it rains inside today.

the roof is leaking.


the third time isn’t always the charm,
as we now know.
hubbie’s blown off the roof three times,
hoping, hoping, hoping
that would remedy it.

but it didn’t.


over on facebook, terri st. cloud bestows “a thousand points” on me for professing my determination to treat this inside rainstorm as creative fodder. even if i knew where to cash those 1k points in, i wouldn’t. i need all the fortification i can get today.


i try to make something of this,
try to find meaning,
a drop of humor would be fantastic,
but so far,
that’s the one dry spot in my life today.


we have a small kitchen – which is fine given that i do not like to cook – but that means there aren’t nearly enough pots and bowls to go around as collection basins. let a drop hit a ceramic bowl, and it splashes and splatters, sharing its wetness far outside the edges of the bowl. let a drop hit a plastic storage bowl (when i do cook, i like to cook in quantity for the leftover value), and it makes a lightness of sound or a decided thunk, depending.

drops falling into the metal pots let their presence be known, creating a veritable parade with their arrival.

i make music
from the rhythmic
drops of water
pouring in from the ceiling:
when a drop hits the towel he spread out,
there’s a deadened plop.
not much personality there
if you ask me.
it is a symphony of sound,
this rain falling on the inside,
not my favorite kind of music,
but it is
and so i deal with it.

the dog, who happens to prefer a fresh bowl, considers this great, huge fun.

the cats, at first intrigued, bore quickly.


we are down to vases now.


i try to think of it as a zen garden.
i am not successful.

i say to msyelf,
“at least it’s not
thundering and lightning
on the inside,”
my self is not amused.


it does turn things inside out, that’s for sure, and were i more like my mother and her mother, i’d have lots of happy plants now, gleeful to be receiving real rain instead of water from the faucet.

watching for the drops is like looking for a rainbow, i decide, and i can’t quite stop the smile when i see that elongated flash of light zooming past me at the speed of gravity. i am surprised at how something that conjures images of clean and fresh, something that looks like a streak of mirror on its way down, looks so reddish brown in the container.

one big drop lands and immediately breaks into many smaller droplets causing me to imagine that raindrops forced off their natural course mate with beautiful cherry hardwood floor to create families. (prolific mating, i hasten to add.)


i shift into experimental mode and rip strips of soft white cloth to put inside the basins. will they dry beautifully stained? maybe they’ll become prayer flags. maybe they’ll become part of a larger cloth. maybe they’ll be woven together with other clothes to create a textile landscape. i am surprised (and maybe even a wee bit saddened) when the thunking stops as raindrops, that can feel like small torpedos as they fall, hit the soft strip of cloth silently. it is thin cloth, quickly saturated, yet its softness, its ability to catch and hold quietly and tenderly, remains.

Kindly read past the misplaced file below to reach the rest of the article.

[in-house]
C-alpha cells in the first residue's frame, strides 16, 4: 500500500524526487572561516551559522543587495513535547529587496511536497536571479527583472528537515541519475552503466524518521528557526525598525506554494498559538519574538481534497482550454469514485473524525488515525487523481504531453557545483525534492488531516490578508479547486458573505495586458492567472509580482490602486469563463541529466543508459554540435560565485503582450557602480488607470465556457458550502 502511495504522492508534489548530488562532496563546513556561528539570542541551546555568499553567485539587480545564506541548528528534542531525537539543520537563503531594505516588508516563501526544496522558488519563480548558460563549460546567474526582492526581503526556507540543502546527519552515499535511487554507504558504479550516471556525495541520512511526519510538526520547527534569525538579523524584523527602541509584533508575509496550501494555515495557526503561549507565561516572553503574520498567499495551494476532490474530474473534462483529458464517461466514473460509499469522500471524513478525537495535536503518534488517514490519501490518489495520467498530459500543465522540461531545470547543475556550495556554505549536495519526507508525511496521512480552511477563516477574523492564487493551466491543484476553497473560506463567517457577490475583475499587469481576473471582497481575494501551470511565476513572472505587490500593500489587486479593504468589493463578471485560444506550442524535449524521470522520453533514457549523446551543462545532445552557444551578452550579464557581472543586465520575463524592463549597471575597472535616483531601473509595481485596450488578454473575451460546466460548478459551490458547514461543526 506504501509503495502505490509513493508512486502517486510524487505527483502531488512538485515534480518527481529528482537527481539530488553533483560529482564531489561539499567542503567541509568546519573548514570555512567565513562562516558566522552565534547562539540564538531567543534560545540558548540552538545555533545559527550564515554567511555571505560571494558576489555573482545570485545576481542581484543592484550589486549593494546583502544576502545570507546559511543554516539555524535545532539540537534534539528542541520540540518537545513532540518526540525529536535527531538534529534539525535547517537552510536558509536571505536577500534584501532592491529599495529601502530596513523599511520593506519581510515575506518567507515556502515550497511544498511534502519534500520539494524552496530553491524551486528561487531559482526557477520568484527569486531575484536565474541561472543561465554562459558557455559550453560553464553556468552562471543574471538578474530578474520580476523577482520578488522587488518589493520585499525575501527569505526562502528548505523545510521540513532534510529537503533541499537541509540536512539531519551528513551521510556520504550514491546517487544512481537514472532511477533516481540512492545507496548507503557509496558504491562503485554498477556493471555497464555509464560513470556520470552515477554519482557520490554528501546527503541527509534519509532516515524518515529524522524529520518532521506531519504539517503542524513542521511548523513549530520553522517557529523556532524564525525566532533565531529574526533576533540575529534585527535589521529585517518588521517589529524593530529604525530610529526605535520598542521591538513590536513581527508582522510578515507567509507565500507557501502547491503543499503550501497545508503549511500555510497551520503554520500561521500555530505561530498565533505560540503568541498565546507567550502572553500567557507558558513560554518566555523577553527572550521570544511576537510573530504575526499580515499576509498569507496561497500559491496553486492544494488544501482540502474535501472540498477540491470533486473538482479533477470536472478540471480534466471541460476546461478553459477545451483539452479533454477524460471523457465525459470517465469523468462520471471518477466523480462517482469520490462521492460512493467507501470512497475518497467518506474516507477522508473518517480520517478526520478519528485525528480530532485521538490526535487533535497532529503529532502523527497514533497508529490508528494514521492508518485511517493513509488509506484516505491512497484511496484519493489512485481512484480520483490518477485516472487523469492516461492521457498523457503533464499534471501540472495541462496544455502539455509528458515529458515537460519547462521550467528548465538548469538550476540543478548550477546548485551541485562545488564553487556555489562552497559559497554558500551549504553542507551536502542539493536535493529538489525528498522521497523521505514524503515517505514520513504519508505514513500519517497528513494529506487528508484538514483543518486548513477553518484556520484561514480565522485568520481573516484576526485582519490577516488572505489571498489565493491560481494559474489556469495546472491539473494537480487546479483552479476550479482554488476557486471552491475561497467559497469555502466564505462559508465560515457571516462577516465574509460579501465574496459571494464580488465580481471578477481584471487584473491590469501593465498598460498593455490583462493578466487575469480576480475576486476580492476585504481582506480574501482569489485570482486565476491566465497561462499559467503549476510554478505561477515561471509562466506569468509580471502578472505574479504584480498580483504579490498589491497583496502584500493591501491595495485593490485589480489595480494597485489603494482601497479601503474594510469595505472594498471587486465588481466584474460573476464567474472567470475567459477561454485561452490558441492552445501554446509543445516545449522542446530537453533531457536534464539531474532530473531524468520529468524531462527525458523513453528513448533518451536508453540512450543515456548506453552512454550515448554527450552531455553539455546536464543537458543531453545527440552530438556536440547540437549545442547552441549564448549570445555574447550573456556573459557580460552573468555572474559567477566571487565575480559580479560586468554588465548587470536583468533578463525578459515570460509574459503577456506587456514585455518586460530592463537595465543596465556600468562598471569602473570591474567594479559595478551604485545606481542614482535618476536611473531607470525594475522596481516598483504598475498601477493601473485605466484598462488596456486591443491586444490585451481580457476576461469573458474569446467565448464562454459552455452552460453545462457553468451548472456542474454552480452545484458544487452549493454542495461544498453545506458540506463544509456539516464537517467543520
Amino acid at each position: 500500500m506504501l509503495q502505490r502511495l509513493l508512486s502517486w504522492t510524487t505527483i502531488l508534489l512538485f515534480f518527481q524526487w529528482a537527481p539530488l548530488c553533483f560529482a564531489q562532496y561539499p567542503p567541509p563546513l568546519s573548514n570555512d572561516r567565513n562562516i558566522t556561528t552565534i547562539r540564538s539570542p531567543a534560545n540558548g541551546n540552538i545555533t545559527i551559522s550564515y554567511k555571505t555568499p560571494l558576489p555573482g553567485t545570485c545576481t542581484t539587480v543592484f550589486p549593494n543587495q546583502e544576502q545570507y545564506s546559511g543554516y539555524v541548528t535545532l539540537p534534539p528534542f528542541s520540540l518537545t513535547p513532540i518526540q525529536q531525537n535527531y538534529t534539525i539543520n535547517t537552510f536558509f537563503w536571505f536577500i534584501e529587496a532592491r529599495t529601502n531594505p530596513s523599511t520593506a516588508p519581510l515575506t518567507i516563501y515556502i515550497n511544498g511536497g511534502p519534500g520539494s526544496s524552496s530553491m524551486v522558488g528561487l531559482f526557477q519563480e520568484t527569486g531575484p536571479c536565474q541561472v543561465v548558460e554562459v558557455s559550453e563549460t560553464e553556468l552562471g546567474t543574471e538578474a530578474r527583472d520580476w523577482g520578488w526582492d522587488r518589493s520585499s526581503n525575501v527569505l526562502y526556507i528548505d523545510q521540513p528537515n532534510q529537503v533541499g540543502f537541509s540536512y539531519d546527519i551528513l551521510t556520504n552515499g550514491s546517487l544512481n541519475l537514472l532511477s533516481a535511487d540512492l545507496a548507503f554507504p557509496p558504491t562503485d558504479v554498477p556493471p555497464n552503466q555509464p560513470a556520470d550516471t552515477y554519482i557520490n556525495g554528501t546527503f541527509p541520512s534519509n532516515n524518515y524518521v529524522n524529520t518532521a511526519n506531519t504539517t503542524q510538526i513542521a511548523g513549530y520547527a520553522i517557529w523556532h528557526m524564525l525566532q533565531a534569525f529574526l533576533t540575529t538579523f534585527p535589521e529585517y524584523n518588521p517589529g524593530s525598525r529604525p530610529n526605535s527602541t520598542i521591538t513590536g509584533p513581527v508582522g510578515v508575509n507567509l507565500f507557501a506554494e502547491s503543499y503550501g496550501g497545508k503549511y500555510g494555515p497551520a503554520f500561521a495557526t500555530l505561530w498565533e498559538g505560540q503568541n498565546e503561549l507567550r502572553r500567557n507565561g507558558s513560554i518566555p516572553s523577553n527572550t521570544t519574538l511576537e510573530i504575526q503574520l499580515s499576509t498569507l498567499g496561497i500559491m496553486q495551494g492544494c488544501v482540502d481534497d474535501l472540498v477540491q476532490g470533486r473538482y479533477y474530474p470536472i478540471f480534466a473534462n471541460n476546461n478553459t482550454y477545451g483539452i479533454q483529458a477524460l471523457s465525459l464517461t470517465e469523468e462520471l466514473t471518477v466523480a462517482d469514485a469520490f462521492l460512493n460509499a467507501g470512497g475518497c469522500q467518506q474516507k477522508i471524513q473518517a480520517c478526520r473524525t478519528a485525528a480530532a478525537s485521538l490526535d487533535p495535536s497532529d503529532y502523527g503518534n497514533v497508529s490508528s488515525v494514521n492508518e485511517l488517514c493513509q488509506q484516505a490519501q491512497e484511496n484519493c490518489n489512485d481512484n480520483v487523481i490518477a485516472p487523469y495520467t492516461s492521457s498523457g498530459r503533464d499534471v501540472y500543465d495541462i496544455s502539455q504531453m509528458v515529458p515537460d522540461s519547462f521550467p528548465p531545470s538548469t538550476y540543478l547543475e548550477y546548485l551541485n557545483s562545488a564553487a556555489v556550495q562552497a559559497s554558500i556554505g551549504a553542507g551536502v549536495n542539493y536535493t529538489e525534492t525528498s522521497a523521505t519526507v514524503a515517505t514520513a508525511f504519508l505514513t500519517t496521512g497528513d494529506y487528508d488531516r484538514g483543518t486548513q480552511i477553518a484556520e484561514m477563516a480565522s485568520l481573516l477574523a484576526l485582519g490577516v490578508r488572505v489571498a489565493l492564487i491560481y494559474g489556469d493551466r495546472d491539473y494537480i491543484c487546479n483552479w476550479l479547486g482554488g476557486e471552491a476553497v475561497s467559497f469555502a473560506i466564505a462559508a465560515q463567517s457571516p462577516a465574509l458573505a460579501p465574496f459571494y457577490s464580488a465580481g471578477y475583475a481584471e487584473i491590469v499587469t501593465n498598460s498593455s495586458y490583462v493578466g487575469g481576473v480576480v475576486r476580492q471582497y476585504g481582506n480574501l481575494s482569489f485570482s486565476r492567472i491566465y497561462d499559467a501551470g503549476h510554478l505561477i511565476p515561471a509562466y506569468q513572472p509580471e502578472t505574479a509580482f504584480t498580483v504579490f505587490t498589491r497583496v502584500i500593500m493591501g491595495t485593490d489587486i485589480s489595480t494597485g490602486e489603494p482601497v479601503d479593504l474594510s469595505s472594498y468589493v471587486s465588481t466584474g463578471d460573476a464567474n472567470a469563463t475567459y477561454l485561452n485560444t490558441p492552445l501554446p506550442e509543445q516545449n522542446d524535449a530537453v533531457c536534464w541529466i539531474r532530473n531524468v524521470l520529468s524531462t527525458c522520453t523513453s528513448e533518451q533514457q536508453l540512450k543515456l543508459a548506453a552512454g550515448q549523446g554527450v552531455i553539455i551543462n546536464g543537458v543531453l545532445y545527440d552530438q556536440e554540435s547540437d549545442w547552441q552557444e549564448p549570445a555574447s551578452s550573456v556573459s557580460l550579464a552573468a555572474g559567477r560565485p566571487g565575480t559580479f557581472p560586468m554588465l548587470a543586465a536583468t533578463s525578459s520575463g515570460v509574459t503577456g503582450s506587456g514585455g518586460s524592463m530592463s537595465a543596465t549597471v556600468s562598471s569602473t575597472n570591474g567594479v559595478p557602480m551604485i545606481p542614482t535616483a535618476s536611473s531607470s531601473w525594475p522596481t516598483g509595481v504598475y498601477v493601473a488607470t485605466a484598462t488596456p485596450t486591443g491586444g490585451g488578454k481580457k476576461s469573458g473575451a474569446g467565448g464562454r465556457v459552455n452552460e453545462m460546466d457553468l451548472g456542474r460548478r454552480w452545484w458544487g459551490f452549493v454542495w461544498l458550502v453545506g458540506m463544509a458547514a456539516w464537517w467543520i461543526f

is it significant
that the inside rainstorm
is right in front of the door,
i wonder.
and i set about
trying to
make something of that.

my determined creative fire
is impervious to water.

i have often said that i hope that before i die, i’ll live in a house with a sound roof. i am saying it again today. repeatedly.

what is it about a leaky roof
that unsettles me so?
there’s something
i’m supposed to learn
it’s been a while
since i’ve
lived under a roof
that didn’t leak.

what am i missing?

what am i supposed to learn?

where is the metaphor in all this?


the funny thing about a leaky roof is that where the rain first enters isn’t necessarily (or usually, for that matter) where it seeps through the ceiling. rain can slip past the roof at one end of the house and find its way through the ceiling at the other end of the house.
it meanders,
this detoured rain water.
there’s no direct route,
no logical, shortest route,
no concern for making good time.


he gets home early,
the husband does.
i think he’s come
to fix the roof.
“i got laid off today,” he says.
and the ceiling
hits the floor.


Note: This actually happened yesterday, but there were children to call, emails to send, reeling to do last night.